Abstract: The development of robust and lightweight perception algorithms is crucial towards the deployment of robotics technologies, ranging from self-driving cars to micro aerial vehicles. Perception algorithms are responsible for interpreting sensor data into a coherent world representation, which can be used to support navigation and decision-making. Perception needs to be lightweight, to cope with limited on-board computation; moreover, it needs to produce certifiably correct results, in the face of large measurement noise and outliers.
In this talk, I present my work on lightweight and robust robot perception, using agile navigation of micro aerial vehicles as a motivating application. I start by drawing connections between robot perception and optimization, and show that a large class of geometric problems in robotics and computer vision can be cast as a nonconvex optimization problem with variables living on manifold. Then I consider an instance of this nonconvex problem, and present a convex relaxation that is able to recover the exact global solution of the nonconvex problem in a noise regime that encompasses most applications in robotics and computer vision. Besides being certifiably correct and robust to large noise, our convex relaxation is lightweight, entailing a computational cost that is an order of magnitude smaller than standard iterative solvers. After discussing robot perception, I provide a brief overview of our recent work on lightweight sensing. I consider the case in which a small robot does not have sufficient payload to carry a standard depth sensor, and it has to reconstruct the geometry of the environment from a sparse set of noisy depth measurements. Also in this case, I show that the use of convex relaxations, akin the ones used in compressive sensing, enables reconstruction from sparse data. I conclude by proposing few ideas to scale down perception to miniaturized platforms, such as nano and pico aerial vehicles, where sensing and computation are subject to strict payload and power constraints.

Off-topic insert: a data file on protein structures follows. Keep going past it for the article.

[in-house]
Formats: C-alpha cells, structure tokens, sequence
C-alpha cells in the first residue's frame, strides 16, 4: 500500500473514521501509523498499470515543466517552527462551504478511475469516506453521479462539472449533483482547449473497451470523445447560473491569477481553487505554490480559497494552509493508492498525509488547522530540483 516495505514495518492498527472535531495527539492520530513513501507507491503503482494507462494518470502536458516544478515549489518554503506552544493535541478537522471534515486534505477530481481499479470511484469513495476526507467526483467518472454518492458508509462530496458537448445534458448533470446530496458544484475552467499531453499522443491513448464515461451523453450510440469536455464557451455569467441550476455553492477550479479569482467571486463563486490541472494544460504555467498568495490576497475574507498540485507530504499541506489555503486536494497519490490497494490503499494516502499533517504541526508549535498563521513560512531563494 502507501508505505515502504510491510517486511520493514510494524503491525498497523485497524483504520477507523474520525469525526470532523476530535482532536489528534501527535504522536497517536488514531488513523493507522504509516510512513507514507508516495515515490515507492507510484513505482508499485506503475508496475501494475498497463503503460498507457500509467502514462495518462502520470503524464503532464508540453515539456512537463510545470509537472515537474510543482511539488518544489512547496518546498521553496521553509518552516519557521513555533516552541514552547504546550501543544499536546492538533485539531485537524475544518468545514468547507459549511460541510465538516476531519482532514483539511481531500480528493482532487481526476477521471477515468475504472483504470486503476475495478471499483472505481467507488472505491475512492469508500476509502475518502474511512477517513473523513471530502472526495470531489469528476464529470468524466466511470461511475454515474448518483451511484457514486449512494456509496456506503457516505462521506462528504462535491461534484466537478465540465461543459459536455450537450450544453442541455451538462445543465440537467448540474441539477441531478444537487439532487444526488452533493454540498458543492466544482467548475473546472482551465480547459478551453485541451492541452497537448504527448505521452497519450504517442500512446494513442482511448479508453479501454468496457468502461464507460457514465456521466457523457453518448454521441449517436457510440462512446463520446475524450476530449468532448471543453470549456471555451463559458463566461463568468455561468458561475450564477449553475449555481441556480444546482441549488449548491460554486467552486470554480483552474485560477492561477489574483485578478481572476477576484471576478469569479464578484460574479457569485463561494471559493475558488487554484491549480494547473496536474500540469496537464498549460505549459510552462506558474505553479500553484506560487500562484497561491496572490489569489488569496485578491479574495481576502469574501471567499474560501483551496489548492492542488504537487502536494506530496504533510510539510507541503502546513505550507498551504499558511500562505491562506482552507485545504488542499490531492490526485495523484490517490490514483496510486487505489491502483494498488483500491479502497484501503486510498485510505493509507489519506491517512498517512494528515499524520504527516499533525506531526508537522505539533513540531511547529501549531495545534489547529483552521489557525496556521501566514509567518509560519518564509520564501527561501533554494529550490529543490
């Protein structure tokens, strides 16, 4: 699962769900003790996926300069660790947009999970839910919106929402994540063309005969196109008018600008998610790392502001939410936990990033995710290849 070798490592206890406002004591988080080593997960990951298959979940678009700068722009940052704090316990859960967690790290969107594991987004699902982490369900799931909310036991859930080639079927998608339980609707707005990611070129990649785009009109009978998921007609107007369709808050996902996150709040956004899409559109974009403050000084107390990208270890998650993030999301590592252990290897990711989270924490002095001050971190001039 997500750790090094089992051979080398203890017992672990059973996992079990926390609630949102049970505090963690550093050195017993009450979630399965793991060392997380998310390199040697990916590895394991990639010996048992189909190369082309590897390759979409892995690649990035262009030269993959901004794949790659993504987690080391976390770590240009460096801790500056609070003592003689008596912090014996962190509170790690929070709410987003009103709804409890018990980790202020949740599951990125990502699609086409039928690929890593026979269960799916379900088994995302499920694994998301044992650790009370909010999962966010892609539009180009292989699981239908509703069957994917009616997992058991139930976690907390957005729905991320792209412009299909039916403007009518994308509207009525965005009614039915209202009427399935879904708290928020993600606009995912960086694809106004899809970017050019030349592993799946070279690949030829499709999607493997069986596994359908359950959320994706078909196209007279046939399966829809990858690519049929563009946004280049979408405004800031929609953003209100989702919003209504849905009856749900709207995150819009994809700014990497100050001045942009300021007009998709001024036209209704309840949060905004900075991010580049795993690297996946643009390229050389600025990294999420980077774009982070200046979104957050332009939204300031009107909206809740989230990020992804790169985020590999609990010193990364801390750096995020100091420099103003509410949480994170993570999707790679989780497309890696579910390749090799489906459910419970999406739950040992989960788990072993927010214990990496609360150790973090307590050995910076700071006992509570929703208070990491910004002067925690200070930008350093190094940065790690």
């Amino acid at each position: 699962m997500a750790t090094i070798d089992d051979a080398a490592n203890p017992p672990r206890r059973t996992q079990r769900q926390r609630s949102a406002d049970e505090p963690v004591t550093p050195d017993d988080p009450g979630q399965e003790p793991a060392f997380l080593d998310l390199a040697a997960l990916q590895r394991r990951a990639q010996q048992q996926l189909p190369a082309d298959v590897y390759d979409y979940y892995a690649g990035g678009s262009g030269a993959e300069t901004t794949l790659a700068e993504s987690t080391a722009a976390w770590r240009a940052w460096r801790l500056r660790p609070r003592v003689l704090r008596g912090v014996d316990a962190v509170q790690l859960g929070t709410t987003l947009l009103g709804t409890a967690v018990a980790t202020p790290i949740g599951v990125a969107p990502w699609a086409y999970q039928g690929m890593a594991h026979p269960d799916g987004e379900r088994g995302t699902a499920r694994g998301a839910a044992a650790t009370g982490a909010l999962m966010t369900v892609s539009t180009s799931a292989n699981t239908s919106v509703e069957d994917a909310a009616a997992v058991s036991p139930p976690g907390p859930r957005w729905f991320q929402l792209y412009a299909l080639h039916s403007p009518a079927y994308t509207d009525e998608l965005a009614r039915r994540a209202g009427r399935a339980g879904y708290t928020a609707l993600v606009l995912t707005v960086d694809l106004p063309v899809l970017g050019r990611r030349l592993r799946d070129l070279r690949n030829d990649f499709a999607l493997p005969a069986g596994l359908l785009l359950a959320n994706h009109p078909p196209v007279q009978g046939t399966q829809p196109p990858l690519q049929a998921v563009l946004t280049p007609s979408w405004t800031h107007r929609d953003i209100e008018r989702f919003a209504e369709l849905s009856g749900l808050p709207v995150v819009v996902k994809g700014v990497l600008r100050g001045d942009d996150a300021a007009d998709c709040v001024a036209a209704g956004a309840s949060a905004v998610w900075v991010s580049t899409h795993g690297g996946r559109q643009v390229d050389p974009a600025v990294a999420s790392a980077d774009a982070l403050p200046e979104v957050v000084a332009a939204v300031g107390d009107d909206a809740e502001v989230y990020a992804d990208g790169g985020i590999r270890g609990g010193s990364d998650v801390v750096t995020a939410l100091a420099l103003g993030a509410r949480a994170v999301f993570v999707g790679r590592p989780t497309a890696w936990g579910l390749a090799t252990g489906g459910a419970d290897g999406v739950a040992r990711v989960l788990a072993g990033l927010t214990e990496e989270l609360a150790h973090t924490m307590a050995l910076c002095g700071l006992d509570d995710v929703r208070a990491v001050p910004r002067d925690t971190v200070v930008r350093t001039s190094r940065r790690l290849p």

Bio: Luca Carlone is a research scientist in the Laboratory for Information and Decision Systems at the Massachusetts Institute of Technology. Before joining MIT, he was a postdoctoral fellow at Georgia Tech (2013-2015), and a visiting researcher at the University of California Santa Barbara (2011). He got his Ph.D. from the Polytechnic University of Turin, Italy, in 2012. His research interests include nonlinear estimation, numerical and distributed optimization, computer vision and probabilistic inference applied to sensing, perception, and control of single and multi robot systems. He published more than 60 papers on international journals and conferences, including a best paper award finalist at RSS 2015 and a best paper award winner at WAFR 2016.
Host: Luca Daniel